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We want to evaluate $$\lim_{x \to -8}\frac{\sqrt{1-x}-3}{2+\sqrt[3]{x}}.$$The solving process can be written as follows:\begin{align*}\lim_{x \to -8}\frac{\sqrt{1-x}-3}{2+\sqrt[3]{x}}&=\lim_{x \to -8}\left[\frac{(\sqrt{1-x}-3)(\sqrt{1-x}+3)}{(2+\sqrt[3]{x})(4-2\sqrt[3]{x}+\sqrt[3]{x^2})}\cdot \frac{4-2\sqrt[3]{x}+\sqrt[3]{x^2}}{\sqrt{1-x}+3}\right]\\&=\lim_{x \to -8}\left[\frac{-(x+8)}{x+8}\cdot \frac{4-2\sqrt[3]{x}+\sqrt[3]{x^2}}{\sqrt{1-x}+3}\right]\\&=-\lim_{x \to -8} \frac{4-2\sqrt[3]{x}+\sqrt[3]{x^2}}{\sqrt{1-x}+3}\\&=-2.\end{align*}

But when I input this

lim\frac{\sqrt{1-x}-3}{2+\sqrt[3]{x}} as x to -8

into Wolfram|Alpha, it gives the limit $0$.

Why is Wolfram|Alpha making a mistake here?

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    $\begingroup$ You should better find your mistake. $\endgroup$ – gammatester Oct 8 '18 at 9:32
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    $\begingroup$ @gammatester $2+\sqrt[3]{-8}=2+(-2)=0.$ $\endgroup$ – mengdie1982 Oct 8 '18 at 9:46
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    $\begingroup$ No, the principle cube root is $1 +i\sqrt{3} \ne 0$ $\endgroup$ – gammatester Oct 8 '18 at 9:48
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    $\begingroup$ @gammatester We only research the real number domain, not complex analysis. $\endgroup$ – mengdie1982 Oct 8 '18 at 9:50
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    $\begingroup$ But you asked about Wolfram Alpha, and there is lot of information in the answer for your WA query. So you had better asked, why does WA use complex numbers and not what is WA's mistake. $\endgroup$ – gammatester Oct 8 '18 at 9:58
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WolframAlpha understands the expression $\sqrt[3]{x}$ for negative x in a different way than you expect.

Try this: lim\frac{\sqrt{1-x}-3}{2+surd(x,3)} as x to -8

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  • $\begingroup$ you mean that WA thinks \sqrt[3]{x} no longer to be the cubic root for $x$ if $x<0$? $\endgroup$ – mengdie1982 Oct 8 '18 at 9:42
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    $\begingroup$ @mengdie1982: There is no such thing as the cubic root, there are three complex roots. $\endgroup$ – gammatester Oct 8 '18 at 9:46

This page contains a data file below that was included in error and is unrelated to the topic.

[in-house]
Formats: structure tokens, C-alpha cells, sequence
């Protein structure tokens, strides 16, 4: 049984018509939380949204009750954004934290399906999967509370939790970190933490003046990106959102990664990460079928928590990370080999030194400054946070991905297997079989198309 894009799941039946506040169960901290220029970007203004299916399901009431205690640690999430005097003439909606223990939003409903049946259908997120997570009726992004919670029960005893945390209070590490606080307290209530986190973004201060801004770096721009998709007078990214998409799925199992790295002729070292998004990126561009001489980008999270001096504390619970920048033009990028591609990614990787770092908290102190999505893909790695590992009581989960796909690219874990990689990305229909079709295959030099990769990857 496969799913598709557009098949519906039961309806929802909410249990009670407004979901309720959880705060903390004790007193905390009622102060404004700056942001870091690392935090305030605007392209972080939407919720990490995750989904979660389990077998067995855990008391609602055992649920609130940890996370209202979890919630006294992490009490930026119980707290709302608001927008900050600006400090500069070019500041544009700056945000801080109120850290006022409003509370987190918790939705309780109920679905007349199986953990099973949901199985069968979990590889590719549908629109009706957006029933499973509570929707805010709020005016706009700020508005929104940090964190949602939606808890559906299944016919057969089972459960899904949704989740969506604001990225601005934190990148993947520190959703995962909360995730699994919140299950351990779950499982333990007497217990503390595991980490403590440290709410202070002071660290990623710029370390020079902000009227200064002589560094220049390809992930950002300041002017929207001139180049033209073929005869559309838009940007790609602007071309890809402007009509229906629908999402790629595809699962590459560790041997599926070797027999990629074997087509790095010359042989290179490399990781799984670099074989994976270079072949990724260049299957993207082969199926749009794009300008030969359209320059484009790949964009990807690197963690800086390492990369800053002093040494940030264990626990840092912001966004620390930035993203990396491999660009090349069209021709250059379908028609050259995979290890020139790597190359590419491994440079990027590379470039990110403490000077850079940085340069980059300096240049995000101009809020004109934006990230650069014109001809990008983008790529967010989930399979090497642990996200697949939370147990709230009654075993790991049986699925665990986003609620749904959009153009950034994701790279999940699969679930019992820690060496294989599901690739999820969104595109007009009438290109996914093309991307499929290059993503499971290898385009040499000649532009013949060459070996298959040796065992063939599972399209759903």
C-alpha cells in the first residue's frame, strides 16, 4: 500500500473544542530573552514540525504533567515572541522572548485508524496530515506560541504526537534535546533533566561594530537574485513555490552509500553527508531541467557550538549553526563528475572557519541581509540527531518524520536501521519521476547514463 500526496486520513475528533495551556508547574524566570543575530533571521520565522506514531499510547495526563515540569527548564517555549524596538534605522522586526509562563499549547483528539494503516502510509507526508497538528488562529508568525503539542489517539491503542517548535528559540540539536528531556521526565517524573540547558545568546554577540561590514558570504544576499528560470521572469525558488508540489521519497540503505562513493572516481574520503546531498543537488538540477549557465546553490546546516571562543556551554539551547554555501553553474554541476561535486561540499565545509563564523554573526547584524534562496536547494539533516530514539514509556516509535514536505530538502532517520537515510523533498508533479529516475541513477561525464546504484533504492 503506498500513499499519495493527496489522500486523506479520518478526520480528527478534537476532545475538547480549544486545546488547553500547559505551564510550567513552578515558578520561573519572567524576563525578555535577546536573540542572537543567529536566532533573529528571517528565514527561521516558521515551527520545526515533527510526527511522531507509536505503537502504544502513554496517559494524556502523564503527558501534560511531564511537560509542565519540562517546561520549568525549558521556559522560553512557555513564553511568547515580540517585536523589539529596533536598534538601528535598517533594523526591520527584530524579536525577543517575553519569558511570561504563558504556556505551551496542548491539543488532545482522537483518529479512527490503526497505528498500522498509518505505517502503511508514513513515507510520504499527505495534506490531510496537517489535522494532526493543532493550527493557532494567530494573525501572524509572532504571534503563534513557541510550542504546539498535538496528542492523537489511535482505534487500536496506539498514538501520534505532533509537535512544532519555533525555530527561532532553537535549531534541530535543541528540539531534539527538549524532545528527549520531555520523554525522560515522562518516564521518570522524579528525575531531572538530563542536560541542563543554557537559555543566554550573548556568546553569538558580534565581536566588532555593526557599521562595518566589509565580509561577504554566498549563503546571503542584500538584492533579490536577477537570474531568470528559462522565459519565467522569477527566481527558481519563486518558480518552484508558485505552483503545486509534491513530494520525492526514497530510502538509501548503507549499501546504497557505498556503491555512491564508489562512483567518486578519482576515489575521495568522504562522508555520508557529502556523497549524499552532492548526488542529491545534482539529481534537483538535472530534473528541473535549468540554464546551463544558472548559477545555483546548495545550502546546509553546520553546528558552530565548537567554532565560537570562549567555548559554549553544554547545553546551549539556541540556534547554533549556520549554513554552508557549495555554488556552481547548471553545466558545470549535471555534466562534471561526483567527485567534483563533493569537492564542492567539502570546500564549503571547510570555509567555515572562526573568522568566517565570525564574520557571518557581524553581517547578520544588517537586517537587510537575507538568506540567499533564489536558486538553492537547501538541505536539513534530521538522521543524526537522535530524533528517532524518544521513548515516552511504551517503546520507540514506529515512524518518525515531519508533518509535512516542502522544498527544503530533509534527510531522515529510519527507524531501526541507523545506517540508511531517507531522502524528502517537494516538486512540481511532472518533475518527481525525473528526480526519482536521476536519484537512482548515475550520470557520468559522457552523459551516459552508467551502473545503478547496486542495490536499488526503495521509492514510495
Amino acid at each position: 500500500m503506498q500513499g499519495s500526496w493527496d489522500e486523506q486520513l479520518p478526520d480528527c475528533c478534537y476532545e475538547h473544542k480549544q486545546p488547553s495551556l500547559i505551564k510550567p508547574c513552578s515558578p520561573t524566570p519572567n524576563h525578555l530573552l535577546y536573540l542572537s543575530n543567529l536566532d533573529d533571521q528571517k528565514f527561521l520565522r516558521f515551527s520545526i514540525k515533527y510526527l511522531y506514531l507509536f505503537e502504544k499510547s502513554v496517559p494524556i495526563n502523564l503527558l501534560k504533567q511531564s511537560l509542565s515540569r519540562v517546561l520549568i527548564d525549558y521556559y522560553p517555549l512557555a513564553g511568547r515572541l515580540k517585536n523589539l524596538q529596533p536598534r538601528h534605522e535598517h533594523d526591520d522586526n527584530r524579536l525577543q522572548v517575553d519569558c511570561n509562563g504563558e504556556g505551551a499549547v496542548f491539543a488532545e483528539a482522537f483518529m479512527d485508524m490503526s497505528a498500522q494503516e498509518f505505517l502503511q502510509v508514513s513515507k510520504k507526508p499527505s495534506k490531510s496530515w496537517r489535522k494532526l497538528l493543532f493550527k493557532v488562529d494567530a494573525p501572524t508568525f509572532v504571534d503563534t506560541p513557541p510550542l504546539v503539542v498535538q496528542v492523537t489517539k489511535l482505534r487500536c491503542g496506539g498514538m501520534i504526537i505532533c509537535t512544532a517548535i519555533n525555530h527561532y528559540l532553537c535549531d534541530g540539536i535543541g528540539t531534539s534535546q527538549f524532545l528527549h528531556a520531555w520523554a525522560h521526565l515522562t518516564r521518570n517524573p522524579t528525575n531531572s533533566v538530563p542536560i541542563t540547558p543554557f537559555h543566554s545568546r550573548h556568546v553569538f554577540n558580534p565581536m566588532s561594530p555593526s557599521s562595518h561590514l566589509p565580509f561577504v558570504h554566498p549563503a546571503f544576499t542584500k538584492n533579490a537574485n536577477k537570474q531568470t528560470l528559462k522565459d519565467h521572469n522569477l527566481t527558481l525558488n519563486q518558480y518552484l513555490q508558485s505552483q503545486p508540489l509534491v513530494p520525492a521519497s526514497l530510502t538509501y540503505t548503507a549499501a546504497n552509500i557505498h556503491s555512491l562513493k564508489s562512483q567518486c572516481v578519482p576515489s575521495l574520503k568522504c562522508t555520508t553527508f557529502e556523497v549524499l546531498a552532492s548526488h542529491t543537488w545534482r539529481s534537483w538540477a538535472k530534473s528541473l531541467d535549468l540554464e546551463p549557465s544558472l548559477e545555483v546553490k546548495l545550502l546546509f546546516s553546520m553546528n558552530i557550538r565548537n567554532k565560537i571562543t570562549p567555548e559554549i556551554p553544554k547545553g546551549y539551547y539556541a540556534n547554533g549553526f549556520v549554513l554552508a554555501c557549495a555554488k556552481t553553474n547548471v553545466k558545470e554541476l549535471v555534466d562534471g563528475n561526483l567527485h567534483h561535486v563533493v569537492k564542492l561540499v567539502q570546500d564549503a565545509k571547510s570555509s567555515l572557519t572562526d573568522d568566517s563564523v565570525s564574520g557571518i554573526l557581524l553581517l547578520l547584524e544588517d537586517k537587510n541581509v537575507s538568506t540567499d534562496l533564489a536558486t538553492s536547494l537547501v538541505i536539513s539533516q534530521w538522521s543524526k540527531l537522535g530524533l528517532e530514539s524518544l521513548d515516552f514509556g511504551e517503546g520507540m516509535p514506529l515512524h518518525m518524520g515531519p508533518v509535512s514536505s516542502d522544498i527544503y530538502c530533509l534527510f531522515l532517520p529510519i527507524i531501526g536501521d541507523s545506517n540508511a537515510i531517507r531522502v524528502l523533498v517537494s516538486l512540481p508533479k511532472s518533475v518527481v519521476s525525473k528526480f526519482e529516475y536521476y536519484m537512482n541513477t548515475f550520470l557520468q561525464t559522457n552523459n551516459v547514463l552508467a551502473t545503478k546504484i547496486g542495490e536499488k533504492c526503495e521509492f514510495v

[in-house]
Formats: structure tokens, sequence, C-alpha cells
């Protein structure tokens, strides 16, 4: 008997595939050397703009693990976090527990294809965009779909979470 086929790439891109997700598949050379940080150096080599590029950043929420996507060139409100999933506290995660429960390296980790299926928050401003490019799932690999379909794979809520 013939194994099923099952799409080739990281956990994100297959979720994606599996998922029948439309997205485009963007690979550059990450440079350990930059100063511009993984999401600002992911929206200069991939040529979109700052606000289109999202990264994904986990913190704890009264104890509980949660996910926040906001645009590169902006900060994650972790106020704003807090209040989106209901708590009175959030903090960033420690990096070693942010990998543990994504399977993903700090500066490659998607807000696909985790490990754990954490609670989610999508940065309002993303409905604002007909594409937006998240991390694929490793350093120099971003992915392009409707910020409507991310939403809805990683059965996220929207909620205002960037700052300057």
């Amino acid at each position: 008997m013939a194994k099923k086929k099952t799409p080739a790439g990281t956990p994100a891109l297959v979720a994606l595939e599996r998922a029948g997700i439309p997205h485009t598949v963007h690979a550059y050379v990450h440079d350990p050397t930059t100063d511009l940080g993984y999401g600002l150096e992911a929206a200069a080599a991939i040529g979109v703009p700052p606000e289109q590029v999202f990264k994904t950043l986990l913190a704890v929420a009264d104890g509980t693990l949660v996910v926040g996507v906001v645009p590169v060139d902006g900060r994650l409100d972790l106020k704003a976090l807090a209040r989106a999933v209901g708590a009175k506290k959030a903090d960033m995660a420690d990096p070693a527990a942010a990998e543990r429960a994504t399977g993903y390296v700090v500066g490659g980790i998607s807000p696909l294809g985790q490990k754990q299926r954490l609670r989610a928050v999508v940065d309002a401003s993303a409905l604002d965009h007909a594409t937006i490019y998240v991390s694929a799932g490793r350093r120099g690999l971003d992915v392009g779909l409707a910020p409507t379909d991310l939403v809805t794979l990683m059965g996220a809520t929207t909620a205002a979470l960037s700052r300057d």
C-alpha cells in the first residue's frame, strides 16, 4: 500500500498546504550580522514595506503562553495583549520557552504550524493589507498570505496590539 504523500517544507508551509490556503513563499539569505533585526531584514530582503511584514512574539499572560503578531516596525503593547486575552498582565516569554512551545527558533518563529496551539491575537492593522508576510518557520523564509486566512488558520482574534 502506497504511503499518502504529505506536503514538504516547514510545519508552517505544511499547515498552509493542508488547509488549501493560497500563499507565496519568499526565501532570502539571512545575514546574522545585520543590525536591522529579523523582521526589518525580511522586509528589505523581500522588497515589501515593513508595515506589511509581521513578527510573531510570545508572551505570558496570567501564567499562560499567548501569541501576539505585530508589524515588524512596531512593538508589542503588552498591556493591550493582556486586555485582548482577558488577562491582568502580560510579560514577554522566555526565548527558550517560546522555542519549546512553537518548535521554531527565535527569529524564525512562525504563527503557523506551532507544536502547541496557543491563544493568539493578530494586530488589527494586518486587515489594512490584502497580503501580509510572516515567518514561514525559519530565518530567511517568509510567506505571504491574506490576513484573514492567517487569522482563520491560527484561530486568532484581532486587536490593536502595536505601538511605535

• $\begingroup$ I grasp you. Thanks! $\endgroup$ – mengdie1982 Oct 8 '18 at 9:47
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    $\begingroup$ WA gives a cube root in the complex domain. But it will not be the real cube root. The problem is not well stated, really, unless you are told whether to use the real cube root or the principal value cube root in the complex domain, which are different things when the argument is negative. $\endgroup$ – Oscar Lanzi Oct 8 '18 at 9:50
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    $\begingroup$ You should include relevant details in this post, not just a link. Also, it would be beneficial to provide an explanation of the difference here. $\endgroup$ – Em. Oct 9 '18 at 3:42
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If you take the complex roots of $\sqrt[3]{x}$ you get $0$ as the limit, because the denominator is different from zero in this case.

So, Wolfram|Alpha did not make a mistake but just uses a different root of $\sqrt[3]{x}$.

For the real root you get $-2$:

  • $t^3 = -x \Rightarrow \lim_{x \to -8}\frac{\sqrt{1-x}-3}{2+\sqrt[3]{x}} = \lim_{t \to 2}\frac{\sqrt{1+t^3}-3}{2-t} = -f'(2) \mbox{ for } f(t) = \sqrt{1+t^3}$

$$f'(t) = \frac{3t^2}{2\sqrt{1+t^3}}\Rightarrow \lim_{x \to -8}\frac{\sqrt{1-x}-3}{2+\sqrt[3]{x}} = - f'(2) = -2$$

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  • $\begingroup$ Can you do the same for the other two, imaginary cube roots? $\endgroup$ – Mitch Oct 8 '18 at 20:13
  • $\begingroup$ @Mitch: I am not quite sure what you mean. But, moving along a complex branch would mean: $$\frac{\sqrt{1-x}-3}{2+\sqrt[3]{|x|}\sqrt[3]{-1}} = \frac{\sqrt{1-x}-3}{2+\frac{\sqrt[3]{|x|}}{2}(1\pm i\sqrt{3})} \stackrel{x\in \mathbb{R}, x\to -8}{\longrightarrow} \frac{0}{3 \pm i\sqrt{3}} = 0$$ $\endgroup$ – trancelocation Oct 9 '18 at 6:22
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In Mathematica 11.3 I get

In[1]:= Limit[(Sqrt[1 - x] - 3)/(2 + CubeRoot[x]), x -> -8]
Out[1]= -2

Mathematica Documentation says CubeRoot[x] gives the real-valued cube root of $x$.

Even

In[4]:= -8^(1/3)
Out[4]= -2

Mathematica gives me the correct answers

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I think Wolfram Alpha does the wrong thing here, no matter what everybody else says. The cube root of a negative real number should be real by default. But anyway you can work around it by asking Wolfram Alpha for

$$\lim_{x \to -8}\frac{\sqrt{1-x}-3}{2-\sqrt[3]{-x}}$$

Inputting

lim\frac{\sqrt{1-x}-3}{2-\sqrt[3]{-x}} as x to -8

gives $-2$, as expected.

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